Getting a mortgage in the UAE is similar to getting a mortgage in the UK. But not quite the same. And the devil is in the detail:
- How does the UAE Mortgage Process differ from the UK?
- What do I need to be eligible for a UAE Mortgage?
- What Fees can I expect to Pay?
- What Finances do I Need Up-front?
How does the UAE Mortgage Process differ from the UK?
One thing you will clock immediately is that no solicitors are involved. So, on the upside, no solicitor’s fees. On the downside you have no one to check what you are signing or what the process is.
Your Real Estate agent largely handles the paperwork. And what might take you a little longer to suss out is that Real Estate agents (as estate agents are called in the UAE) operate for both the buyer and the seller (with the buyer paying the Real Estate agent’s fees).
So independent advice is thin on the ground. Apart from the impartial helping hand offered by mortgage brokers.
The good news is that you get more bang for your buck from UAE brokers.
In the UK, mortgage brokers bag a hefty cut of the purchase price. But, in the UAE, brokers charge only a nominal cut – plus some fixed fees.
Whether you go it alone or get some help, make sure you nail down a mortgage before you go house-hunting. Armed with pre-approval this gives you a stronger negotiating position. And some deals will be out of your grasp without it.
What do I Need to be Eligible for a UAE Mortgage?
Just like in the UK, the bank will look at your Debt-To-Burden ratio. This is the sum total of your monthly liabilities (including general living expenses) compared to your salary. In other words – money going out vs. money coming in.
To be eligible for a UAE mortgage, Central Bank demands that your salary should be at least double the total of your monthly liabilities.
Unlike in the UK, 5% of the limit on each of your credit cards is included in this calculation of your liabilities – regardless of how much you owe on cards or how much you use them. So don’t let those limits creep up!
All lenders demand a minimum monthly income. Levels vary, so shop around.
You will also be judged on the size of your family and your ability to prove that you intend to stay in the UAE for a while.
For preferential rates, think about transferring your current account to the bank offering you a mortgage. But bear in mind you will have first have to pay off any personal loans with your existing bank and check with your employer this can be done.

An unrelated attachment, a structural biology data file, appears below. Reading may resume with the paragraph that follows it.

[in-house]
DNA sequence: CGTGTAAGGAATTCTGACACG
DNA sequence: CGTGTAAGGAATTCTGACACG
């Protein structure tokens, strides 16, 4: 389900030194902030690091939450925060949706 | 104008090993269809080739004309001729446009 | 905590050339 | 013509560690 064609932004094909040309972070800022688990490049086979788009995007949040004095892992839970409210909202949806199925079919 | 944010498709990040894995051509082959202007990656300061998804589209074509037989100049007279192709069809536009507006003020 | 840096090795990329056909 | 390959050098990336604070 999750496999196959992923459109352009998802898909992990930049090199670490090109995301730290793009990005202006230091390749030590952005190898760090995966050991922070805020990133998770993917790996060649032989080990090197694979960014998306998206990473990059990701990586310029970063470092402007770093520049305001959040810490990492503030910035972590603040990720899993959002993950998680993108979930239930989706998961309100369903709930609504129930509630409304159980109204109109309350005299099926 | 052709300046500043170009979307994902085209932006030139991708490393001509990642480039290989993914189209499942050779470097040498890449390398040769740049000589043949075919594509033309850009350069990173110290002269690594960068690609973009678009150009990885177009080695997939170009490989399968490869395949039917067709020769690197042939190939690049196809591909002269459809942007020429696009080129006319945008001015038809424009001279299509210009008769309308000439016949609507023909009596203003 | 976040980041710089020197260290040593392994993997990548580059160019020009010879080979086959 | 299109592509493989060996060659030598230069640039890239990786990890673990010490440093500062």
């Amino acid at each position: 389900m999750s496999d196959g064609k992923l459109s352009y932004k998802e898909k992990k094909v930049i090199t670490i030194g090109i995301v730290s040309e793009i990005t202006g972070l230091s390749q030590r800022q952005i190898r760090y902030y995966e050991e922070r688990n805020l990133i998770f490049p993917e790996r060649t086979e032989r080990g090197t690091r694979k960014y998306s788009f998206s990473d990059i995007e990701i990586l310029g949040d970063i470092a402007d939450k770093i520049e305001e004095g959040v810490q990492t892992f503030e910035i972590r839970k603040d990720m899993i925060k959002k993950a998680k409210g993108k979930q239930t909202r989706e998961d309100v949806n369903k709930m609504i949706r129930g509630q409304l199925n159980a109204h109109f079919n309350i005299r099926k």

What Finances do I Need Up-front?
- For expats buying a property to live in, a total 25% deposit on purchase prices less than AED 5 million; 35% deposit on a purchase price of AED 5 million; 40% deposit for investment properties or second property.
- Bear in mind that a deposit of 10% of purchase price is given to the Real Estate Agent when signing the MOU. This is a security cheque to commit you to the purchase – usually held and not cashed.
- Fees totalling 7.5%-8% of the purchase price.
How do the fees break down?
On top of the deposit, you need to factor in paying roughly 7.5%-8% on the purchase price of your new property. Expect three types of fee:
- PURCHASE PRICE % FEES
- 4% on purchase price + AED 580 admin fee (Land Department Transfer Fee) – the equivalent of UK Stamp Duty
- 2% on purchase price (Real Estate Agent Fee) – the equivalent of UK estate agent’s fees
- LOAN AMOUNT % FEES
- 1% on loan amount (Bank processing Fee)
- 0.25% + AED 290 admin fee on loan amount (Land Department Mortgage Registration Fee)
- FIXED PRICE FEES
- Valuation fee of between AED 2500 and AED 3000
- AED 4,000 Land Department Transfer Centre fee
Don’t forget about service and maintenance fees on the property once you’ve bagged it. And, if you are transferring a mortgage, extra fees apply.
Holborn Assets Mortgage Services provides a full mortgage advisory service using UK qualified mortgage specialists tailored to your requirements.
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Now you’re familiar with the rules and regs of the UAE mortgage process,
learn how to tip the balance in your favour in our companion article
“Ten Ways to Ace your UAE Mortgage.” Coming shortly.